In a pro se civil rights case, the complaint must be construed liberally to afford plaintiff the benefit of any doubt. Karim-Panahi v. Los Angeles Police Dept., 839 F.2d 621, 623 (9th Cir. 1988). Before dismissing a pro se civil rights complaint for failure to state a claim, the plaintiff should be given a statement of the complaint's deficiencies and an opportunity to cure. Id. Only if it is absolutely clear that the deficiencies cannot be cured by amendment should the complaint be dismissed without leave to amend. Id. at 623; see also Cato v. United States, 70 F.3d 1103, 1106 (9th Cir. 1995).

After careful review and consideration of the Complaint under the relevant standards and for the reasons discussed below, the Court finds that plaintiff has failed to state a claim on which relief may be granted and ORDERS theComplaint DISMISSED WITH LEAVE TO AMEND.


Plaintiff alleges the following in his Complaint: Plaintiff is a state prisoner who previously was housed in the California State Prison-Solano ("CSP-Solano") and presently is housed in the California State Prison-Soledad ("CSP-Soledad"). Plaintiff purports to bring this case as a class action on behalf of himself and other similarly situated prisoners. (See Complaint at 4.)

Claim I

The California Department of Corrections and Rehabilitation ("CDCR") has installed Sloan Valve Co. Flush-o-meters on all toilets, which shuts off the toilet flushing mechanism for an hour if a toilet is flushed more than twice in a five minute period. (Complaint at 5.) The installation of the Flush-o-meters violates Plaintiff's and other inmates' Eighth Amendment rights to be free from cruel and unusual punishments because, if the toilet is rendered inoperable for an hour, inmates are forced either to hold their bodily functions for an hour or use a dirty toilet and also are exposed to infectious waste. (Id.)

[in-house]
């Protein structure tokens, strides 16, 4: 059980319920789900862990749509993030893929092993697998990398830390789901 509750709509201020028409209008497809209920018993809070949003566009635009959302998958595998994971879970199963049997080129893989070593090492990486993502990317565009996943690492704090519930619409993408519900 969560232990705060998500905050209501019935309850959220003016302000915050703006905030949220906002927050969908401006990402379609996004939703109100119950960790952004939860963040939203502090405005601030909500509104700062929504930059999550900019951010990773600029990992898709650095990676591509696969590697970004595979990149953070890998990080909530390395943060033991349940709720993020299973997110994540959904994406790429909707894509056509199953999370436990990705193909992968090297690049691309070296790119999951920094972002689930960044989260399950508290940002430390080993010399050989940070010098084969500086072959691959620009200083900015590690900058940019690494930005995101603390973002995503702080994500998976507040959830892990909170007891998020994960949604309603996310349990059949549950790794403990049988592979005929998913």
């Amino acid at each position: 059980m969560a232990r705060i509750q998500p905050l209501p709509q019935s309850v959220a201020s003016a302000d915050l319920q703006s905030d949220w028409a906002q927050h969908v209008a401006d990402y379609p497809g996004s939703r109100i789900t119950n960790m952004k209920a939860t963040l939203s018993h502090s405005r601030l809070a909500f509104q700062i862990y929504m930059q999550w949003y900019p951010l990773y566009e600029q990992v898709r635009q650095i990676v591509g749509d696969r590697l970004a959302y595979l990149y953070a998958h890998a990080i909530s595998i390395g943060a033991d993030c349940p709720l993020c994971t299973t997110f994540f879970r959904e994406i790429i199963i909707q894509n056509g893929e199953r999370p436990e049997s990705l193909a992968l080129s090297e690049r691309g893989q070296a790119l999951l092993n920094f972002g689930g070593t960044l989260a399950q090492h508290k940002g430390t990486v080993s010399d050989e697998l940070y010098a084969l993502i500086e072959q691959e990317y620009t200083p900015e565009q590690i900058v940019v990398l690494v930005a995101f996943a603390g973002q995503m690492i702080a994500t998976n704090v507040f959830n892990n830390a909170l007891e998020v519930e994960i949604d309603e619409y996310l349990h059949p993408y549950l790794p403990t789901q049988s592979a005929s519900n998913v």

Defendants J.A. Nuehring, Facility Captain at CSP-Solano, the Director of CDCR, and Does 1-101 imposed "underground regulation outside of their authority, and without legislative approval to punish prisoners" by installing the Flush-o-meters. (Complaint at 5.) Plaintiff seeks to have the Flush-o-meters deactivated, the flush duration increased to 3.0 gallons from 1.8 gallons, and punitive damages. (Complaint at 5.1.1.)

Claim II

Defendants J.A. Nuehring, Director of CDCR, N. Grannis, M.D. Corioso, D.K. Sisto, and Does 1-101 violated Plaintiff's Fifth and Fourteenth Amendment Rights to due process by installing the Flush-o-meters. The lock-out from the toilet for one hour is almost always triggered by the person who just used the toilet, which forces the "innocent" cellmate to hold his bodily functions for an hour or use a dirty toilet. The close proximity to infectious waste is a health and safety hazard. (Complaint at 5.1.2-5.1.3.)

Claim III

Defendants J.A. Nuehring, Director of CDCR, N. Grannis, M.D. Corioso, and D.K. Sisto were deliberately indifferent to the unsafe prison conditions caused by the Flush-o-meters, in violation of the Eighth Amendment. (Complaint at 5.2.1.)